But let’s have an authority weigh in. This year on Labor Day The San Diego Union-Tribune Editorial Board shared reporting from The Pew Research Center that indicates the very wealthy, the very poor and the working poor now outnumber the middle class in America and that there is broad agreement among economists that the top 20% of wage earners are steadily pulling away from the bottom 80%. I find this to be a staggering statistic. Imagine for a moment how this is playing out in the marketplace. It is reflected, I believe, in some statistics the US Dept of Labor just reported on.
Their analyses indicate that young people hold an average of 9 jobs by the age of 32 – not exactly a reflection of workforce stability; that from 1969 – 1996, families, on average, experienced a decrease of 22 hours per week of available time to spend with their children; and that American workers get only 7 hours of sleep every night. That is 365 hours a year less than recommended. And, 1 in 3 adults say their work has been affected by feeling drowsy on the job.
Many would agree we’re living in a world few could have imagined 50 years ago. But even with the dynamic changes that have occurred in this time frame, there are some things that remain important. The US Dept of Labor also reports on what they consider to be the 3 pillars that provide stability in a worker’s life:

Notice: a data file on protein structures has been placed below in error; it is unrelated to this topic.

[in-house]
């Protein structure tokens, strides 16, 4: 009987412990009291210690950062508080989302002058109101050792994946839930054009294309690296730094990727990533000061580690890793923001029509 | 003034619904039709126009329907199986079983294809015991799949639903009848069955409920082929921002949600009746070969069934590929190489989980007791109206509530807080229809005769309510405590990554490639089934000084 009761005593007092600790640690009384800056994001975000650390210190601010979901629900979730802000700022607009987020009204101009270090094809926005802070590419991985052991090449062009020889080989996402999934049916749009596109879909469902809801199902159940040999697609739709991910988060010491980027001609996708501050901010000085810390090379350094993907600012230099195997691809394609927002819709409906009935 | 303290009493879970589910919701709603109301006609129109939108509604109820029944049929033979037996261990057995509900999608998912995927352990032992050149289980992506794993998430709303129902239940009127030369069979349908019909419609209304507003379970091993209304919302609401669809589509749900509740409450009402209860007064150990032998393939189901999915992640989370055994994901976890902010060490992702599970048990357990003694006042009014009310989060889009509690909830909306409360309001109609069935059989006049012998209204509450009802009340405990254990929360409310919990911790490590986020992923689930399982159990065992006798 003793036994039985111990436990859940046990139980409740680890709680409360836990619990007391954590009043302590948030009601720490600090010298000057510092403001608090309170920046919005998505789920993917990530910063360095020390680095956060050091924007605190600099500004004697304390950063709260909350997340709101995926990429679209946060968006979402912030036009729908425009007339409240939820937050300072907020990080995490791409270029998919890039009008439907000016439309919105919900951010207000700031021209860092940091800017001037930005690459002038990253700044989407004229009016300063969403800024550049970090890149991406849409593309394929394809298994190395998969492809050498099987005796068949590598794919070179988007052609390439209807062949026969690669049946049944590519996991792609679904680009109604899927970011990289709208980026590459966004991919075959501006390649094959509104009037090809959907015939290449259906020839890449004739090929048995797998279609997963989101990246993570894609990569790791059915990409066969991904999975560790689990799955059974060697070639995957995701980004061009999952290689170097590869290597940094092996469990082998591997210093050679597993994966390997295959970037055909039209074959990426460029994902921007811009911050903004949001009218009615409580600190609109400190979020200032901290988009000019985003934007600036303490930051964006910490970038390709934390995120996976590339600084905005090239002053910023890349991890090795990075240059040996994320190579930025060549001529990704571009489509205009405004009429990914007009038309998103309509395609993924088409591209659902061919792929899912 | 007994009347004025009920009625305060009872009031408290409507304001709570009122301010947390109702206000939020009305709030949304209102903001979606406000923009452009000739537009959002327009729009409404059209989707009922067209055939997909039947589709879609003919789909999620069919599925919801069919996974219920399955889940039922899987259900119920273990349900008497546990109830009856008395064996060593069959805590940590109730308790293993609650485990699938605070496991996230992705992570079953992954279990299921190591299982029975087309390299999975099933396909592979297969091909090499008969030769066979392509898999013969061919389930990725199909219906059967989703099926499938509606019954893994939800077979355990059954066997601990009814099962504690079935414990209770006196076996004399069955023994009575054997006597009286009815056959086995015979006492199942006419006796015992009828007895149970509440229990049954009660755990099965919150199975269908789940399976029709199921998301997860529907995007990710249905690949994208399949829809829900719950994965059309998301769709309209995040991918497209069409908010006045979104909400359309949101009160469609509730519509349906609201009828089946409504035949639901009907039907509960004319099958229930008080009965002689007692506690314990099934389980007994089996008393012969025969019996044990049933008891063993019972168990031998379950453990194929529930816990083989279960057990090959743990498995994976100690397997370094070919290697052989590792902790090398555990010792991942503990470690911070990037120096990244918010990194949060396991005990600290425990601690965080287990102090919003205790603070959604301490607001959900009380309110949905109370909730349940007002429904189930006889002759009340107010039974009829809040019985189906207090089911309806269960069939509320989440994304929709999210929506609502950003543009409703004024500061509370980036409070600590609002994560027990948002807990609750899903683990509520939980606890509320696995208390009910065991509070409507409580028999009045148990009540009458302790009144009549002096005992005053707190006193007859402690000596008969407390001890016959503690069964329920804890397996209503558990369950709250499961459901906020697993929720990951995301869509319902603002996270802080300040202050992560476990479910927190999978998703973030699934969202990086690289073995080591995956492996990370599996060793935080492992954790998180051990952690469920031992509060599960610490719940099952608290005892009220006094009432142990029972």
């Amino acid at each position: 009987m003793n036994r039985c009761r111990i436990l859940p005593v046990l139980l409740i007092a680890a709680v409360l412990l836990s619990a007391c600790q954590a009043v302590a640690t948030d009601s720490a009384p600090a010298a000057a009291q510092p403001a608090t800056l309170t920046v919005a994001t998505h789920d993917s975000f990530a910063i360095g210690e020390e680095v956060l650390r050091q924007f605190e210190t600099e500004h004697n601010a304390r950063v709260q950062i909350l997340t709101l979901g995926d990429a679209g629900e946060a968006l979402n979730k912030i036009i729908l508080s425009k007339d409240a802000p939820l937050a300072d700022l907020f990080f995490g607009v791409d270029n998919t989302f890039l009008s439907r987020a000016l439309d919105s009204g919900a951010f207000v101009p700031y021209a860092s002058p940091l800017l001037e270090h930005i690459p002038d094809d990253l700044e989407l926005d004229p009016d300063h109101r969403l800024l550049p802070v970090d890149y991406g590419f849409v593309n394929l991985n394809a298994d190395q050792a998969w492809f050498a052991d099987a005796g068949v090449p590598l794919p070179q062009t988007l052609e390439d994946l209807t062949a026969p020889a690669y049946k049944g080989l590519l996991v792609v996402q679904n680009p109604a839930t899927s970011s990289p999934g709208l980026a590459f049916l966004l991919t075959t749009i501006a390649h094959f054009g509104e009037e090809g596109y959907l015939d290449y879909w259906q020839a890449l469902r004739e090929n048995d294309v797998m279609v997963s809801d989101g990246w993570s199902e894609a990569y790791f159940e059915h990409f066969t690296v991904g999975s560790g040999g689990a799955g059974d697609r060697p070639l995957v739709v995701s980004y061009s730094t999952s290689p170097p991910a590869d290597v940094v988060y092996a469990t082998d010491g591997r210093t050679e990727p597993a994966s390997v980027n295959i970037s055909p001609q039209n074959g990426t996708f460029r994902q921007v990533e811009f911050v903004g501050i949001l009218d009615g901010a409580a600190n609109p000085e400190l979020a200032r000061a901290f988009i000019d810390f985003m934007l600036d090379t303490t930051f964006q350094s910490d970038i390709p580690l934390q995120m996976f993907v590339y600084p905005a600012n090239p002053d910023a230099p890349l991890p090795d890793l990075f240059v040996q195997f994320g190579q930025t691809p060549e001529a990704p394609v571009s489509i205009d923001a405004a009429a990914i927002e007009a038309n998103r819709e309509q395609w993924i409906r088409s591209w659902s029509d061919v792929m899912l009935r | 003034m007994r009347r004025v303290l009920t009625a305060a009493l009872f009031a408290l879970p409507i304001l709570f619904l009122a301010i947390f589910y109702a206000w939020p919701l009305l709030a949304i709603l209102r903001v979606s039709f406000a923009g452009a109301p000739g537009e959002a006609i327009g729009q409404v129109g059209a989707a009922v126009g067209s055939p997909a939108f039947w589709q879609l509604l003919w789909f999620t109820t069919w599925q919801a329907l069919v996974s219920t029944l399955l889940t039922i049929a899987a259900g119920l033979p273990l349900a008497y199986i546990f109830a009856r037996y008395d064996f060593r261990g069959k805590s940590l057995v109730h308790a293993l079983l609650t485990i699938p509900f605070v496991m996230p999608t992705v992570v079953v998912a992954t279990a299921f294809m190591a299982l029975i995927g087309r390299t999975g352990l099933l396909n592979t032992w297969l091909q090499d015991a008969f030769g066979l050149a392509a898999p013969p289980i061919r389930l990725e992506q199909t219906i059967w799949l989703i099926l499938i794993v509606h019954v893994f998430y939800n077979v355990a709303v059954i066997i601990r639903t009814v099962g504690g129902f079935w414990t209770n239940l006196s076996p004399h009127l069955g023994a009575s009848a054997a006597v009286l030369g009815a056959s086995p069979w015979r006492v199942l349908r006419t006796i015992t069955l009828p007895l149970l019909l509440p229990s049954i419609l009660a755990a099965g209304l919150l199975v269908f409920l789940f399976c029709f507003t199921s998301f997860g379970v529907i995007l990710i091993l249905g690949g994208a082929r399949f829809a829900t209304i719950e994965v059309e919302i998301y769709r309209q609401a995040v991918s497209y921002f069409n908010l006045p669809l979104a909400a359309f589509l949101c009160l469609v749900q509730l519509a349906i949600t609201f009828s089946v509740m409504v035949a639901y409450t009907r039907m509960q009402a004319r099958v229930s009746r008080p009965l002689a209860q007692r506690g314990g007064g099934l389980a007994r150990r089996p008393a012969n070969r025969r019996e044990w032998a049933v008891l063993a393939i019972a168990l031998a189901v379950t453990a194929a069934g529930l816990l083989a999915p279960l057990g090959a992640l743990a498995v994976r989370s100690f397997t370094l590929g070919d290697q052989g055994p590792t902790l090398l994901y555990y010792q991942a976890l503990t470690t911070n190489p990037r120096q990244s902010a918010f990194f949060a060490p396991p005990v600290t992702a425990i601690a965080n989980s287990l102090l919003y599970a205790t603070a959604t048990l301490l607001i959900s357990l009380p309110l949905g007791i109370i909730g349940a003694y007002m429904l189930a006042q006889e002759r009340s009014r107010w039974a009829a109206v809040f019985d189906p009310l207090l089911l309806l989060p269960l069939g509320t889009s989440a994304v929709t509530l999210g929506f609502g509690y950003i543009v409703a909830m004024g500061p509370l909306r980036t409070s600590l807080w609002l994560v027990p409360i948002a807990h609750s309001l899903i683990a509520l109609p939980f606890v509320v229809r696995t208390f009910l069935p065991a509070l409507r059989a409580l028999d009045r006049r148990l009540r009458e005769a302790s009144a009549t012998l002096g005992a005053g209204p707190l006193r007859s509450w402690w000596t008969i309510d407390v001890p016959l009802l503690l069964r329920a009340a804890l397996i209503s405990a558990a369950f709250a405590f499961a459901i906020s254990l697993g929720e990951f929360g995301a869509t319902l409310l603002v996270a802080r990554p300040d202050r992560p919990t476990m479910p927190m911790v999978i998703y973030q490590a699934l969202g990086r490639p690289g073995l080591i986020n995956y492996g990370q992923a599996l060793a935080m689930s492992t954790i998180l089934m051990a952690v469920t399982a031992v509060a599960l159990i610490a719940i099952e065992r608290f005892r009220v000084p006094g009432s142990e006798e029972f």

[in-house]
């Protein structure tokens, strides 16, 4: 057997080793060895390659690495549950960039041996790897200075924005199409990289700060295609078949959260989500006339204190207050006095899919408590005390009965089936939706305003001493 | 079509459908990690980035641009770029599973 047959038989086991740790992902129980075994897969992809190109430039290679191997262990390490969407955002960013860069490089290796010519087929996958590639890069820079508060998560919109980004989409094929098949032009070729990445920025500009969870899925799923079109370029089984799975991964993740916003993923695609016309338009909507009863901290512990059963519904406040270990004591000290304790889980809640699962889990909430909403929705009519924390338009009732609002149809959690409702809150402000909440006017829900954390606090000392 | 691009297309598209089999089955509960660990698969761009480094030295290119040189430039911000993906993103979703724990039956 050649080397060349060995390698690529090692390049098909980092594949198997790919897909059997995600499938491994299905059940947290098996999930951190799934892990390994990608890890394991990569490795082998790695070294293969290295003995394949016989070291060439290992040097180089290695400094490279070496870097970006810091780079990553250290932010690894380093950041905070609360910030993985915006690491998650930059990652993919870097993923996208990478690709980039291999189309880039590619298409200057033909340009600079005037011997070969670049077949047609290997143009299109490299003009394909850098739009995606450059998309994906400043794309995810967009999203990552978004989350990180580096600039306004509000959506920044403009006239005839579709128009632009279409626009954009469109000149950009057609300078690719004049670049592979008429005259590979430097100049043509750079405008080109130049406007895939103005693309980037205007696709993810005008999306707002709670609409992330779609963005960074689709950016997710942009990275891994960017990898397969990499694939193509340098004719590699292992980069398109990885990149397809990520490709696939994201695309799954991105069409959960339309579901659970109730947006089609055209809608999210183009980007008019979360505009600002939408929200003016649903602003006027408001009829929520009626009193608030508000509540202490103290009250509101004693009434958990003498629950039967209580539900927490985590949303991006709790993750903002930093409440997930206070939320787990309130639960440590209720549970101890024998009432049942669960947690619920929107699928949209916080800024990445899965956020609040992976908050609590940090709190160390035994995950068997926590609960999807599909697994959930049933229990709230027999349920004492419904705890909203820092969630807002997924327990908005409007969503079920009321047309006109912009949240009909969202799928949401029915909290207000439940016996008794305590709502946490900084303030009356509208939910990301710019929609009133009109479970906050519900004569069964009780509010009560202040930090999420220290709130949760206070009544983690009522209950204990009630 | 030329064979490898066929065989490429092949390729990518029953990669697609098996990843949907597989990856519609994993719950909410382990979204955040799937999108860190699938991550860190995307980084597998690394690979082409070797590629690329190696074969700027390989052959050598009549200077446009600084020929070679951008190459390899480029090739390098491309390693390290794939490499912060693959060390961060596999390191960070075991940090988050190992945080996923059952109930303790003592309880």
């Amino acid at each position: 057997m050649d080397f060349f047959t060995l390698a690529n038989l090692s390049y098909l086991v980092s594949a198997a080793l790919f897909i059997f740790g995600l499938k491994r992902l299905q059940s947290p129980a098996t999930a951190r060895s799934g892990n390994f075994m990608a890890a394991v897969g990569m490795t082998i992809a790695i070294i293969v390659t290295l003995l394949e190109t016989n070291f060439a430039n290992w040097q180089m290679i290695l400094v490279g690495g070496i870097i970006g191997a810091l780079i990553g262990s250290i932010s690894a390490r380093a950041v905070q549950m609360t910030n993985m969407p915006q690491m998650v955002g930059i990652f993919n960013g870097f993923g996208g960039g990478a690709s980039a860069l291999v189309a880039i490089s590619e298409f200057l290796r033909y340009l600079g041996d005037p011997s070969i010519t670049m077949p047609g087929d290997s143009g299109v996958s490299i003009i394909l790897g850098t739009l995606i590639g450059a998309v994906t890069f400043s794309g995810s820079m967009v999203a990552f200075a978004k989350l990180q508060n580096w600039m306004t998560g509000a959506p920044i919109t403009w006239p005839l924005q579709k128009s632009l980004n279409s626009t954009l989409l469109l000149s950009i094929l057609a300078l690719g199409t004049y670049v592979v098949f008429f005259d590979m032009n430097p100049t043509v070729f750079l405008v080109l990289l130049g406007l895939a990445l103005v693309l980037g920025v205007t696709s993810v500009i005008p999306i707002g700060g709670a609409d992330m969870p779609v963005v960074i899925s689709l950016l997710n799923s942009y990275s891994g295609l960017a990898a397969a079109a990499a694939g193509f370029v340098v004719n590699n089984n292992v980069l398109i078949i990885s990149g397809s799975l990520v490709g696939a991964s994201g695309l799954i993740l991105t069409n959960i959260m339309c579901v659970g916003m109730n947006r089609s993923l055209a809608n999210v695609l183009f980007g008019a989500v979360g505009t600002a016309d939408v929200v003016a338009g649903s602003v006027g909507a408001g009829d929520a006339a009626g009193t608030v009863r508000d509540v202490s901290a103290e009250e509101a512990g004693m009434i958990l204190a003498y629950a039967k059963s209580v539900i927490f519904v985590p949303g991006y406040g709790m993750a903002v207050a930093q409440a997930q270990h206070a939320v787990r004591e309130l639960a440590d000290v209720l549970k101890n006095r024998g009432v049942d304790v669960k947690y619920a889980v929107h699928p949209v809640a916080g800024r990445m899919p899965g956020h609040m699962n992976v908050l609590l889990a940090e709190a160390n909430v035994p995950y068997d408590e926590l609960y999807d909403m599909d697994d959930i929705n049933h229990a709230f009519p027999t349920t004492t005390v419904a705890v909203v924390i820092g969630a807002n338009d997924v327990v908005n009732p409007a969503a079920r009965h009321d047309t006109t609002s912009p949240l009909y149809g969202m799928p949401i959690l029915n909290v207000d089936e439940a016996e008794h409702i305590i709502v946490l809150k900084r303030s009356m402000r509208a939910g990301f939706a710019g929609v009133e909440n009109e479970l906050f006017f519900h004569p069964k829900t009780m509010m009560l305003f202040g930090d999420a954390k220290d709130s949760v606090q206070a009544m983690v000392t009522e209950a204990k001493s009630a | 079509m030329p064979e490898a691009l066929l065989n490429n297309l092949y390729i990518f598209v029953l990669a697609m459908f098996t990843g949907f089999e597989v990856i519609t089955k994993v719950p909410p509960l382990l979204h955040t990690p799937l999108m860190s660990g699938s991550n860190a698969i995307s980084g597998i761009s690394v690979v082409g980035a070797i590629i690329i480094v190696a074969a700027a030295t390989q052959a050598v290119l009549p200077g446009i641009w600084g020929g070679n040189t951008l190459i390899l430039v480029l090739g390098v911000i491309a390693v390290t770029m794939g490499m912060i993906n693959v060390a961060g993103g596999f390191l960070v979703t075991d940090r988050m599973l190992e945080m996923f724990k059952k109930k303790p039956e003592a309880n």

Rising economic security over a lifetime – so a worker can have food on the table, a roof over head, health care when needed, and a secure income for retirement.
A work and family balance – the resources and the time to enjoy family life and meet the needs of children and aging parents.
Workplaces that are safe and fair – free from health hazards and from discrimination and other unfair employment practices.
If you’re concerned about the downward trends for the American worker like I am, then consider the ideas put forth in the Tribune’s Editorial Board’s article.
They propose the reframing of the education process so that it focuses on producing workers with 21st century job skills – and one that helps people throughout their lives, not just when they’re young.
Some of the details include: 1) computer science would become not a high school but a middle school requirement, 2) problem-solving and critical thinking would be emphasized much more and much earlier, and 3) free online, high quality, certificate-granting programs in coding and many other scientific fields could proliferate for adults and children alike. Revisions in America’s education system would give adults a safety net that cushions the blow of losing a job in mid-career and access to retraining.